Talk:Margaret Mead

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"Never doubt that a small group of committed people can change the world. Indeed, it is the only thing that ever has."[edit]

Added a citation for the reference to this quote in The West Wing. However I cannot find any definite attribution of the quote to Mead. This recollection is the closest, but seems to be a recollection of an oral statement: "One of my teachers at LSE, Margaret Mead, told me and my classmates to 'never doubt that a small group of committed people can change the world. Indeed, it is the only thing that ever has.' I have remained inspired by her words." Firoz Lalji (BSc Economics 1969), LSE Benefactor. Tacyarg (talk) 21:00, 29 September 2017 (UTC)Reply[reply]

Margaret Mead never worked at LSE and likely never said that anywhere. Rupert the Frog (talk) 08:40, 10 October 2017 (UTC)Reply[reply]
I've removed it, not just because she indeed doesn't seem to have worked at LSE but because of the comments at Wikiquote[1] which I'll copy below:
  • Never doubt that a small group of thoughtful, committed citizens can change the world. Indeed, it is the only thing that ever has.
    • Attributed in Curing Nuclear Madness (1984) by Frank G. Sommers and Tana Dineen, p. 158; also in And I Quote: The Definitive Collection of Quotes, Sayings, and Jokes for the Contemporary Speechmaker (1992), edited by Ashton Applewhite, Tripp Evans, and Andrew Frothingham. No contemporaneous source is known. Ralph Keyes, in the introduction to The Quote Verifier (2006), p. xvi, gives this as an example of situations where derivative sources merely cite each other and no one knows the original source.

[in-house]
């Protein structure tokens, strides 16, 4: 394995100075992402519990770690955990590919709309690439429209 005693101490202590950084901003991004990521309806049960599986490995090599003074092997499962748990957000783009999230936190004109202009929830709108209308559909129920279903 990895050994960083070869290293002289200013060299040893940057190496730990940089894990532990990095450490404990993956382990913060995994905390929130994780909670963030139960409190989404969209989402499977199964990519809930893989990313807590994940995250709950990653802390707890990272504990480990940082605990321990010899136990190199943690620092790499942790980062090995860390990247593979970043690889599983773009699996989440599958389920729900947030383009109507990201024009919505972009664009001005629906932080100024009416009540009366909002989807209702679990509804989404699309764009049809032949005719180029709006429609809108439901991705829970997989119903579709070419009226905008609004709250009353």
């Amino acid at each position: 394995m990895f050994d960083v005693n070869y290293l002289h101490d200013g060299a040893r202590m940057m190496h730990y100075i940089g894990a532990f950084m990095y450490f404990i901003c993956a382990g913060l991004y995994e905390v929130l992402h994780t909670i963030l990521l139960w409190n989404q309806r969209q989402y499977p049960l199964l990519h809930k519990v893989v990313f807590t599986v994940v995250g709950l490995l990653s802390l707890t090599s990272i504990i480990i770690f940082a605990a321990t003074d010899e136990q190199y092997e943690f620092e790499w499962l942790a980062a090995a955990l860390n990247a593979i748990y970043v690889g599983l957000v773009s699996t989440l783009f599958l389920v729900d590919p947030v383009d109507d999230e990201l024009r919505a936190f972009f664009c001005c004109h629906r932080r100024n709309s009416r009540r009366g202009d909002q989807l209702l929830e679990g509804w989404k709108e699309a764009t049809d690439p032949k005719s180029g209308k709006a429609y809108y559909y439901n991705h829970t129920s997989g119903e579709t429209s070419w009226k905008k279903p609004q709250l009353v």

• Variants:
      Never doubt that a small group of thoughtful, committed people can change the world. Indeed, it is the only thing that ever has.
      Never believe that a few caring people can't change the world. For, indeed, that's all who ever have.
      A small group of thoughtful people could change the world. Indeed, it's the only thing that ever has.
      Never doubt that a small group of thoughtful, committed citizens can change the world; indeed, it's the only thing that ever does.
      Never doubt that a thoughtful, committed individual can change the world. Indeed, it's the only thing that ever has."

Doug Weller talk 16:52, 10 October 2017 (UTC)Reply[reply]

But all of her fake material (possibly fabricated by others) is still a "contribution" of sorts. I suggest putting back in the quote uses, but maybe pointing out it's fake. Rupert the Frog (talk) 17:06, 10 October 2017 (UTC)Reply[reply]

The FAQ on Mead's Institute for Intercultural Studies website ( notes that the quote, while unsourced, is trademarked in part by her granddaughter. Chadthomasgreen (talk) 16:11, 24 January 2018 (UTC)Reply[reply]